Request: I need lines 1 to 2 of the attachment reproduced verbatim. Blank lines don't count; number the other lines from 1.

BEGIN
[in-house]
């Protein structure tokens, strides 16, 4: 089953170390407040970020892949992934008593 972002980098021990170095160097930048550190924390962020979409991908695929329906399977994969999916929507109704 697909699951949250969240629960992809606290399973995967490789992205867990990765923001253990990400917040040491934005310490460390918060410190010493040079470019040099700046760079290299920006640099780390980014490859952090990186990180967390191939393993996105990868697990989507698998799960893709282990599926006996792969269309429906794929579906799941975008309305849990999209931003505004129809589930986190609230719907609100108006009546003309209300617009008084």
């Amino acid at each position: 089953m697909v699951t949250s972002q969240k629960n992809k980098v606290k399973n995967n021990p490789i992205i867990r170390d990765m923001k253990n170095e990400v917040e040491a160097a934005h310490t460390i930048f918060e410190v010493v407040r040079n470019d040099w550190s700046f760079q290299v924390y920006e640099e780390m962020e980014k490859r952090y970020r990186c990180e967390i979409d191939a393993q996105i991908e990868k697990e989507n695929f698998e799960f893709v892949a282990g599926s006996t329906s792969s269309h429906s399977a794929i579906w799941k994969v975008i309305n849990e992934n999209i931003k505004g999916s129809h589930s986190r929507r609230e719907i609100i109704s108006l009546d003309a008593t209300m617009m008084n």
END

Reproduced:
[in-house]
């Protein structure tokens, strides 16, 4: 089953170390407040970020892949992934008593 972002980098021990170095160097930048550190924390962020979409991908695929329906399977994969999916929507109704 697909699951949250969240629960992809606290399973995967490789992205867990990765923001253990990400917040040491934005310490460390918060410190010493040079470019040099700046760079290299920006640099780390980014490859952090990186990180967390191939393993996105990868697990989507698998799960893709282990599926006996792969269309429906794929579906799941975008309305849990999209931003505004129809589930986190609230719907609100108006009546003309209300617009008084």